After the move, about 900 of the 2,500 current postal employees will remain in the building, opening up about half of the Farley building’s space to retail and commercial development by the state and city.

Pataki’s Happy

The deal also fulfills a goal of Mr. Pataki, who, sources said, was eager to hold a ribbon-cutting ceremony before the general election on Nov. 5. Since the Postal Service’s special session Oct. 7 to vote on the deal, the rush has been on, with PSRC board members called only late last week to be informed that they may have to be in New York on Oct. 8 to sign a memorandum of understanding with the Postal Service. The deal was inked at 2 p.m., and by 3 p.m. the Governor was on the steps of the Farley building, effusing over Mr. Moynihan’s efforts.

Mr. Bloomberg has reason to smile about the deal as well. Sources said that without the Penn Station revitalization, the Bloomberg administration’s push to revitalize Midtown West with a series of development projects financed by raising taxes for businesses attracted to the area would be hobbled.

Mr. Bloomberg, who has been a big booster of the city’s 2012 Olympics bid, hired Daniel Doctoroff, the head of the city’s private Olympics committee, as his deputy mayor for economic development; Mr. Doctoroff, in turn, proposed a plan for a West Side stadium that is the centerpiece of his Olympics bid. The Farley project is said to be a big boost to Mr. Doctoroff’s ambitions on the West Side.

One concrete sign of that is a stipulation in the agreement that transfers 805,000 square feet of air rights-the right to build upward on surrounding parcels-to the state for further commercial development in the area.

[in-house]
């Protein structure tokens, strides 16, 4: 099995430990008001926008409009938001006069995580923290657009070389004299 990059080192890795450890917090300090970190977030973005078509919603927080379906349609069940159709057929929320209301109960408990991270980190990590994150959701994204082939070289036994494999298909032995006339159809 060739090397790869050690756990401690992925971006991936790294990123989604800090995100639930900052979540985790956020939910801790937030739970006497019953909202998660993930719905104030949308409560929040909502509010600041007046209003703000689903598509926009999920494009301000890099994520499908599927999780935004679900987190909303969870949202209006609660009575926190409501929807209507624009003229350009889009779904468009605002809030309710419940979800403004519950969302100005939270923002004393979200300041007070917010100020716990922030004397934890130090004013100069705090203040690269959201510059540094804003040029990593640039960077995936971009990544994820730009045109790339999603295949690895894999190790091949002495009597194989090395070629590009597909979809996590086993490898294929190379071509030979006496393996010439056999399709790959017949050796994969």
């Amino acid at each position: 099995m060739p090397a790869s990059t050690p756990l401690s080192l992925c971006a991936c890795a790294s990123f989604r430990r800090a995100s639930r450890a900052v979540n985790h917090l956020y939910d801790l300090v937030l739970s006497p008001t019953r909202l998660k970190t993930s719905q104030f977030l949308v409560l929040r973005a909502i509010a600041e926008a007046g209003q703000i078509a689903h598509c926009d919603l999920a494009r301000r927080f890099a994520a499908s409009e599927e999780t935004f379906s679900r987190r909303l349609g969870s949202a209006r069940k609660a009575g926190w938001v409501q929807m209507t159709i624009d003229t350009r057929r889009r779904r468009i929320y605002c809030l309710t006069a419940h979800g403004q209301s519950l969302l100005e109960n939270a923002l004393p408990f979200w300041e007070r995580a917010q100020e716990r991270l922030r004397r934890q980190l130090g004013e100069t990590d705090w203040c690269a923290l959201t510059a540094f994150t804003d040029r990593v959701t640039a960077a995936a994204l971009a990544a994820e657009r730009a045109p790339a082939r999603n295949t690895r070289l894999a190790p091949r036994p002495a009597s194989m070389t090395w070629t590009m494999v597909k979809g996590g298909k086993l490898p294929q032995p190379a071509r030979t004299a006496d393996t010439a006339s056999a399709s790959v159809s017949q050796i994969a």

Meanwhile, the speed that the project has taken on is evident; even the new station’s designer won’t be on hand, as Mr. Childs is in Tokyo on unspecified business. Mr. Childs figures prominently in what former Senator Moynihan called his “Penn Station war stories.”

“I set to work on the redevelopment of Pennsylvania Avenue [in Washington, D.C.] in 1962,” Senator Moynihan said. “And we set up a little committee with President Kennedy, the Pennsylvania Avenue Planning Committee, and Nathaniel Owings of Skidmore, Owings & Merrill came on to join us; it was his last big thing, and he brought along this young 23-year-old named David Childs as his assistant. And we’ve been friends for 40 years now.

“My only regret is that David Childs called me last week, before I learned of this,” Mr. Moynihan added. “He said, ‘I gather there’s going to be a ceremony on October 8th; well, I’ll be in Tokyo!'”

Players Sign Off On Moynihan’s Dream